Eye-Opening Discovery Could Help Treat Jet Lag, Night-Shift Workers

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If you enjoy the wonders of medical research, this is proving to be a very interesting week.

In just two days we've learned that German researchers discovered a key factor that explains why pancreatic cancer is as aggressive and deadly as it is. And now, there's another eye-opening discovery on the same continent, one that may someday lead to ways to improve sleep patterns, providing solutions for jet-lag sufferers and drowsy, night-shift workers alike.

English researchers in Edinburgh have "found a new group of cells in the retina that directly affect the biological clock by sending signals to a region of the brain which regulates our daily (circadian) rhythms." This cellular group – retinal ganglion cells – sends information solely about ambient light and its changing intensity to a specific part of the brain called the suprachiasmatic nucleus (SCN), which serves as the biological clock and controls our sleep-related impulses and reactions.

While this process was generally theorized by researchers, these specific findings were not previously known.

The retinal ganglion cells are unlike the others in the retina. Those – called "cone cells" and "rod cells" – are responsible for transmitting signals about imaging and what the eye is actually focused on.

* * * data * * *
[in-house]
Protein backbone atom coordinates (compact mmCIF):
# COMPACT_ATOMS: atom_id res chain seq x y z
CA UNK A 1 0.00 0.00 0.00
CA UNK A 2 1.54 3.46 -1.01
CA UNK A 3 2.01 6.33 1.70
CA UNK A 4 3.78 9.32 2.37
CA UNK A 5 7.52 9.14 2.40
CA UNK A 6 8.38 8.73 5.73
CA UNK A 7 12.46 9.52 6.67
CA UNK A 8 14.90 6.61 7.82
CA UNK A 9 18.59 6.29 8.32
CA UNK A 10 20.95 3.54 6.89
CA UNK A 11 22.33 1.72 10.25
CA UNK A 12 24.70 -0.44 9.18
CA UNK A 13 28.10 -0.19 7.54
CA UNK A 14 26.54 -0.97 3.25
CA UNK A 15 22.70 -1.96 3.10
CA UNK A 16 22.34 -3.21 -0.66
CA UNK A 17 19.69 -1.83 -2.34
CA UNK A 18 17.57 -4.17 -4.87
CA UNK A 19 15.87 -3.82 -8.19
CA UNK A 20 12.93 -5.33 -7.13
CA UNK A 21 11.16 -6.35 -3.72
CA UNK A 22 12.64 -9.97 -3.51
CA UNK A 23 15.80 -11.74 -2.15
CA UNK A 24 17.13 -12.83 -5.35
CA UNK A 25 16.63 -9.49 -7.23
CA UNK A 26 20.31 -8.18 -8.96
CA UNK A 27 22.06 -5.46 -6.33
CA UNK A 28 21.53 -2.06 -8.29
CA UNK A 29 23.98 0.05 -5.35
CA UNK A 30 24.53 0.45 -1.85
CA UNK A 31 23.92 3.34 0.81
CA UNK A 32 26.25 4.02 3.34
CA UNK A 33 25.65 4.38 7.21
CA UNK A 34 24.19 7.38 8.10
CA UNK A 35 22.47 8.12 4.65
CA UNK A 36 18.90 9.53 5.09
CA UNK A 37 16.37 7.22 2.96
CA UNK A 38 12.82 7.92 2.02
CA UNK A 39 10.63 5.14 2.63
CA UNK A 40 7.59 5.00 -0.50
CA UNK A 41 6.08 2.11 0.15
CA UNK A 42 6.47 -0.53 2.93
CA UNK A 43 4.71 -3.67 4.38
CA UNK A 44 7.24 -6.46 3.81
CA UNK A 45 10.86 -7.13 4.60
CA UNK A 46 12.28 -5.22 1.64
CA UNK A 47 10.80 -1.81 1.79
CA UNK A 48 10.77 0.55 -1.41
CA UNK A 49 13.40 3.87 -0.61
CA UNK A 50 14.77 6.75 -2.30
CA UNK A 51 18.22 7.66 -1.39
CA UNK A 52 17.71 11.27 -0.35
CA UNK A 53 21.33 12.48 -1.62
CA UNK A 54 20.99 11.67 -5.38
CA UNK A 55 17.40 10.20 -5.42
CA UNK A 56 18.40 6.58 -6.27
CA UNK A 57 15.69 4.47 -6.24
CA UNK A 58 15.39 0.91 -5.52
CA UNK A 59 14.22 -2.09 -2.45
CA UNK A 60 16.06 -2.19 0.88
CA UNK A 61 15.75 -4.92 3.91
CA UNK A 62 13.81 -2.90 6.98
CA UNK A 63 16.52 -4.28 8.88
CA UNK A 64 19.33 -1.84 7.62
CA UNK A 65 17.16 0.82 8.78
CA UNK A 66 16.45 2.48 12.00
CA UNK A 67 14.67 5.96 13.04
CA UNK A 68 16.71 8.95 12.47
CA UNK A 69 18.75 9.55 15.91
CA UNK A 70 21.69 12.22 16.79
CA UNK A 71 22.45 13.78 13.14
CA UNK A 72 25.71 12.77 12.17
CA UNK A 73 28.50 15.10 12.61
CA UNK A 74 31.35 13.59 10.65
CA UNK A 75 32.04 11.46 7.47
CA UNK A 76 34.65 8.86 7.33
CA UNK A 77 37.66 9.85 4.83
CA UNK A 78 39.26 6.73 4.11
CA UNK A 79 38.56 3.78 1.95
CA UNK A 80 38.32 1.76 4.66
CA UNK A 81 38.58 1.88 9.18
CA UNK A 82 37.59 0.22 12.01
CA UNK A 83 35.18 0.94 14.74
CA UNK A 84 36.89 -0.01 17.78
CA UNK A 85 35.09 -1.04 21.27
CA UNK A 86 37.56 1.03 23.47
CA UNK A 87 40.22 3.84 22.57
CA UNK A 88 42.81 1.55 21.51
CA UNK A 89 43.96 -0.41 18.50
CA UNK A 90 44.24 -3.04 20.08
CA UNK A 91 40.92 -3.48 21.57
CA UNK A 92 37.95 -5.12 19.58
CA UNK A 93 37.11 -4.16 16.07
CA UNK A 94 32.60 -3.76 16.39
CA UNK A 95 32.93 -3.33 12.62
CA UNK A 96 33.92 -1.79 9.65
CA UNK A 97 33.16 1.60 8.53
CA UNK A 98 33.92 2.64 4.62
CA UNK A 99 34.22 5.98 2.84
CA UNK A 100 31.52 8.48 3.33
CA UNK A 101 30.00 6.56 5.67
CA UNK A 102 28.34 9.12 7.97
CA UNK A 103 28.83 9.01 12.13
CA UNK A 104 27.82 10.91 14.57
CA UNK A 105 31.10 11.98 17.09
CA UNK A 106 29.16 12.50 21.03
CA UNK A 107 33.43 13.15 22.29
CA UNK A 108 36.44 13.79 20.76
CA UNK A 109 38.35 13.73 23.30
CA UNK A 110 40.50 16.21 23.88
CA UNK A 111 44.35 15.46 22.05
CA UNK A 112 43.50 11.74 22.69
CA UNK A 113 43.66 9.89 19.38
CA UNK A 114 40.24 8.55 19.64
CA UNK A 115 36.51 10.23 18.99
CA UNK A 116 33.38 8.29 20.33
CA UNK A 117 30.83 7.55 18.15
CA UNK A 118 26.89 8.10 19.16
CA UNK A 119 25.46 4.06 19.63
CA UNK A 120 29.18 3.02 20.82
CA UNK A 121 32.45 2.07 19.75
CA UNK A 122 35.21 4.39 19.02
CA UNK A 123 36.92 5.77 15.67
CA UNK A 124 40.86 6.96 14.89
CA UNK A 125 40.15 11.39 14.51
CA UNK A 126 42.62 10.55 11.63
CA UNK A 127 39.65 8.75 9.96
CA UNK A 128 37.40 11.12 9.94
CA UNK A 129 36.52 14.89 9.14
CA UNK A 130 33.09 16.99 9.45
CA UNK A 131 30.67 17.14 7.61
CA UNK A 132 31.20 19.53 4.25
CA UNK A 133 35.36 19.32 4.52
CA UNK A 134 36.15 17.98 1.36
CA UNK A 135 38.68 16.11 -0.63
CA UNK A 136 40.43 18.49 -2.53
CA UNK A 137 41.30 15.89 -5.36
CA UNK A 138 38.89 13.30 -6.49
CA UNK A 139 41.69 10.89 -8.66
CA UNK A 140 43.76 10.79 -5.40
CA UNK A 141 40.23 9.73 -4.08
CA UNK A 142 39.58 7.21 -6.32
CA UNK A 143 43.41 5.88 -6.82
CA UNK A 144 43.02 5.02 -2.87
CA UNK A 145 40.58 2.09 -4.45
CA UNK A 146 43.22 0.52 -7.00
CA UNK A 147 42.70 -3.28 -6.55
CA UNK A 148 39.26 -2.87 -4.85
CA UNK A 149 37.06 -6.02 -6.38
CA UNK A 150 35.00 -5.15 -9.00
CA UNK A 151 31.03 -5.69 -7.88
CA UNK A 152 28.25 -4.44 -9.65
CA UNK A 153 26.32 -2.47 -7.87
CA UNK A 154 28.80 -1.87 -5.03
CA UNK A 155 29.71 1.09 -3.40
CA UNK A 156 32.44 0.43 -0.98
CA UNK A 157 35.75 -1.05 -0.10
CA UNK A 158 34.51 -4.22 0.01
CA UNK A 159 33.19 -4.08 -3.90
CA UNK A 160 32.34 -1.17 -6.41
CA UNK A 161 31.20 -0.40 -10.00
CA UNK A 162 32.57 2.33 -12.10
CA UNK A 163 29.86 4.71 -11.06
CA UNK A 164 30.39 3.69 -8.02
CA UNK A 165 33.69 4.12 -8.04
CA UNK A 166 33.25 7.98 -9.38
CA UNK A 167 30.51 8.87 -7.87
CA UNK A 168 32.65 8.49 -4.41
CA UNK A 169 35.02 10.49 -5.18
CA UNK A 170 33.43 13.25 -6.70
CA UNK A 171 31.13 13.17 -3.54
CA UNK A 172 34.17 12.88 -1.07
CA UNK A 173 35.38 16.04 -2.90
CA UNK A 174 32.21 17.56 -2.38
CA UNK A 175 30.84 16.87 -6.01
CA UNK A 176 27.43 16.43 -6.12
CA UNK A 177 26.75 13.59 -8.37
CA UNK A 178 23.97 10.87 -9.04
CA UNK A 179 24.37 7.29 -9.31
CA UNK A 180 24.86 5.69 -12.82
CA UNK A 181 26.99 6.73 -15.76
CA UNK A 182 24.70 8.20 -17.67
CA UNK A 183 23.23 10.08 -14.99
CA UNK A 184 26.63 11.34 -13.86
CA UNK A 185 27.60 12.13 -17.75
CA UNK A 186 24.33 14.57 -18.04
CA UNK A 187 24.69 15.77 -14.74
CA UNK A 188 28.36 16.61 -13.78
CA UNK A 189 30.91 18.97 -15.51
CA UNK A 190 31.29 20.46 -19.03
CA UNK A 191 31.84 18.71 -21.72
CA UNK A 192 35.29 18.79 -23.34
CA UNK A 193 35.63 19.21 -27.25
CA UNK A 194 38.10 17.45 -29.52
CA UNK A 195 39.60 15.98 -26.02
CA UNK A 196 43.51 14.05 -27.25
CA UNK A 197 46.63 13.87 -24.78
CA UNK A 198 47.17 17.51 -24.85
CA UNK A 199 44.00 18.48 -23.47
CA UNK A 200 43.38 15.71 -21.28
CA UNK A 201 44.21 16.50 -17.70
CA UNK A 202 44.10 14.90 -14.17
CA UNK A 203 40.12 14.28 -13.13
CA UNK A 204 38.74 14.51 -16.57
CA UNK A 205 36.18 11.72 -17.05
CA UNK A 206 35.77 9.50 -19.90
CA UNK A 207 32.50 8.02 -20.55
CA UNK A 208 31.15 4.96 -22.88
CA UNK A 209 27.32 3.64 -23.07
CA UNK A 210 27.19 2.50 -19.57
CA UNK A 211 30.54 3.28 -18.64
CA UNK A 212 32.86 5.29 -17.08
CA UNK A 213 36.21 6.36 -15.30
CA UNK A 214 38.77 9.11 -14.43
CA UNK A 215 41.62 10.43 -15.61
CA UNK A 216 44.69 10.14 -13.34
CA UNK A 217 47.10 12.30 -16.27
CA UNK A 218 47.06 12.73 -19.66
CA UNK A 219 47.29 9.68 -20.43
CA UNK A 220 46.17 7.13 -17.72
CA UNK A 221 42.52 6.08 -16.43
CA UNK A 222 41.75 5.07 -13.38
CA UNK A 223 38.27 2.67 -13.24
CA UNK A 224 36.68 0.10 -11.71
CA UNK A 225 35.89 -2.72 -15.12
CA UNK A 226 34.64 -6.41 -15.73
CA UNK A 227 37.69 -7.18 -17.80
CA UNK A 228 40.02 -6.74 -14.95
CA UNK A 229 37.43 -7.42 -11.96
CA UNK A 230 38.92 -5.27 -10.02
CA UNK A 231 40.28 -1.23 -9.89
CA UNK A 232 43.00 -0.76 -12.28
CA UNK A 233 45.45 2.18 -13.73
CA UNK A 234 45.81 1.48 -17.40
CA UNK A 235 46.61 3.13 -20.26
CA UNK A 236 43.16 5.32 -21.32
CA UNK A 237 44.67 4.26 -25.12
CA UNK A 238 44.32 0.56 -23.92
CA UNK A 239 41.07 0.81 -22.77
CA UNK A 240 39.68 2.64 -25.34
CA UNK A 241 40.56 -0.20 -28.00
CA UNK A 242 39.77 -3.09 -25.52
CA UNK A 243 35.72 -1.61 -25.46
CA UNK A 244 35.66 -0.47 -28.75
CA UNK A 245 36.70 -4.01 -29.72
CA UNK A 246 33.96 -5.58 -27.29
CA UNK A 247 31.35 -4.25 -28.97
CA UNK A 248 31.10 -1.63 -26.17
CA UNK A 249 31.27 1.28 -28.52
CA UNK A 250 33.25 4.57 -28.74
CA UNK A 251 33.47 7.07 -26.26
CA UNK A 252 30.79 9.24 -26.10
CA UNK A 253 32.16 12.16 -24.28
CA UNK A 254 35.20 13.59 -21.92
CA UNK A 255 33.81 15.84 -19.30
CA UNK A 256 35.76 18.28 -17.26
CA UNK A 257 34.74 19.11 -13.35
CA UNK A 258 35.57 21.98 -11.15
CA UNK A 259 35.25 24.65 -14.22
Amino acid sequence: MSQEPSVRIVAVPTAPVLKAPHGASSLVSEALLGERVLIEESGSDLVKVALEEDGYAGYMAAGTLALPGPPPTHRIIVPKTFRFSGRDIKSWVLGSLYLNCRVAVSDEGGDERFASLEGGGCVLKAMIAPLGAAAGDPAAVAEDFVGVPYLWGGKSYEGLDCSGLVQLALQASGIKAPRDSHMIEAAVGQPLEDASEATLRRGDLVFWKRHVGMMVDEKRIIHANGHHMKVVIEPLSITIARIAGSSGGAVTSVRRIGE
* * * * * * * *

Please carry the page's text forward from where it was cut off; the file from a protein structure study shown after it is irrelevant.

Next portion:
When retinal ganglion cells sense bright light, the body reacts as if it's daytime, or early in the awake-sleep cycle. And when ambient light intensity dims and darkness begins to arrive, the body clock senses it's approaching time to sleep. But when bright light is present nearing the end of the cycle, and the circadian rhythm is regularly disrupted, it can lead to a range of health issues, including obesity, diabetes, cardiovascular disease, depression and even early mortality. 

Adding to this interesting discovery, the lab-rat study delivered yet another find by identifying the presence of vasopressin. This, researchers say, is a signaling molecule which travels from the retinal ganglion cells to the brain. 

"This research shows for the first time that the retina has its own population of vasopressin-expressing cells which communicate directly to the SCN and are involved with regulating the circadian rhythm," according to a statement from The Physiological Society.

The study, "Vasopressin casts light on the suprachiasmatic nucleus," was completed in conjunction with researchers from Augusta University's Department of Physiology in Augusta, GA. While it has not yet been officially published, the study, which is accessible in The Journal of Physiology, has been peer reviewed and accepted for publication.

"Our exciting results show a potentially new pharmacological route to manipulate our internal biological clocks," said Mike Ludwig, Professor of Neurophysiology at the University of Edinburgh and the study's lead investigator, speaking to the British newspaper The Daily Mail. "Studies in the future which alter vasopressin signaling through the eye could lead to developing eye drops to get rid of jet lag, but we are still a long way off from this."